Some circuits may provide flow-control or backpressure. Signals flowing between agents, through channels against the data flow indicate when more data can be accepted. Backpressure may arise at the destination or some intermediate point in the circuit. Circuits that do not provide backpressure discard data when unable to deliver it. Numerous other potential circuit qualities are mentioned in a later paper.

An agent holds some money to rent buffers and pay for transmission across interfaces. Occasional packets through the circuit carry money to replenish the agent’s money.

2.1 Building Circuits

Building a circuit occurs with a needle moving through the network with steering information like a datagram, but leaving a path of channels and agents behind it. To delete a circuit, a destruct signal travels along the circuit that deletes the agents and frees the channels. By convention, a zero in the needle as interface number signifies end-of-circuit and the current site is the target of the circuit. Messages through the circuit are interpreted locally.

Note that it is possible to send a datagram using the circuit primitives: Send the needle, the data, then the destruct signal.

3. Routing Services, or Scouts and Guides

A scout program situated at some site in the network can explore available routes. It does this by launching circuits in all directions. As each site is reached the scout asks the site its name. The response is returned over the circuit. When the scout has not seen the name before, it adds the site to its map. The scout asks the site what it does for a living. When a site responds that it moves or switches data and the scout has seen the name before, it adds a link to its map. Other responses are entered into an information service data base. At new sites the scout asks how many interfaces it has. The scout continues while unexplored interfaces remain in its map. The scout contracts with each site to be informed of any new interfaces that should arise or expire.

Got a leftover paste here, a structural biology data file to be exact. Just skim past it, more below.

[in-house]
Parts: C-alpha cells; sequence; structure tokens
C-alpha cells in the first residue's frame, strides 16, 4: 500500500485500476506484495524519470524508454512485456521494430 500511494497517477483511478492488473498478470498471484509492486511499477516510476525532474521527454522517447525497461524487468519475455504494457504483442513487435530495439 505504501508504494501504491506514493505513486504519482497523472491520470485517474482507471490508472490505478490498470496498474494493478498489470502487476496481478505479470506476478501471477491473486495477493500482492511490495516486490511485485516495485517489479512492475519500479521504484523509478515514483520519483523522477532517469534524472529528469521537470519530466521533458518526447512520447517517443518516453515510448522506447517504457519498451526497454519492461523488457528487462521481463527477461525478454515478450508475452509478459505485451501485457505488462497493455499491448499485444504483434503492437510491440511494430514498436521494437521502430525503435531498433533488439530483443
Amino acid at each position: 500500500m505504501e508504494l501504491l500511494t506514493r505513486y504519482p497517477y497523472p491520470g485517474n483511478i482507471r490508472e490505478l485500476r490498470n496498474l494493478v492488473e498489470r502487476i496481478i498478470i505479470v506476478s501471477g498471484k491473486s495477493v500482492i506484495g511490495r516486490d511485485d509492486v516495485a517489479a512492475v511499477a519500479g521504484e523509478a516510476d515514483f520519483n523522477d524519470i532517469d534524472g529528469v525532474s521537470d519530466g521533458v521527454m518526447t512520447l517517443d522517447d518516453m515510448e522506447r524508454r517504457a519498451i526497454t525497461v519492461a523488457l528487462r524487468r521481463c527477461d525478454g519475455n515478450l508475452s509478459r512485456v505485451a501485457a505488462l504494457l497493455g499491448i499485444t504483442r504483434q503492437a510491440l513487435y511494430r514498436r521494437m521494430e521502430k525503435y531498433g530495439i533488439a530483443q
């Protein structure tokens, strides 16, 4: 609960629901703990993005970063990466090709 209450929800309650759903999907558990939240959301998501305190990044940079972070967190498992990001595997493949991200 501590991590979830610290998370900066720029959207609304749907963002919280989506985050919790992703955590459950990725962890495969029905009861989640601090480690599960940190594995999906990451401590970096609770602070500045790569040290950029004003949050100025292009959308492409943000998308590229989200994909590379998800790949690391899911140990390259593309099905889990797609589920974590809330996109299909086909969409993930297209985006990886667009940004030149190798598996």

The scout’s data base is available to affiliated guide programs that advise how to travel between sites. Naturally, guides deal in the reputations of the carriers that they select for their customers. Sites that claim to move data but do so unreliably are not long recommended by guides.

4. What’s in a Name?

Few standards need to be imposed here. However, some standard internal way for programs to name sites would be widely convenient, if not necessary. A public crypto key should be suitable for fundamental site names. One may simply generate a public-private key pair and use the public key as a name. Only the real owner is able to process messages meant for him. Others, seeing X’s public key, could claim to be X, but could not reply to any messages meant for X. The first 32, 48 or 64 bits of an RSA public key form suitably unique and short nick-names for many purposes.

4.1 Name Servers

Naming seems to be a natural monopoly, but it need not be. Hierarchical naming schemes ala the Internet serve many purposes. Names that a person could carry with her would also be useful. Naming services are closely allied with guide services.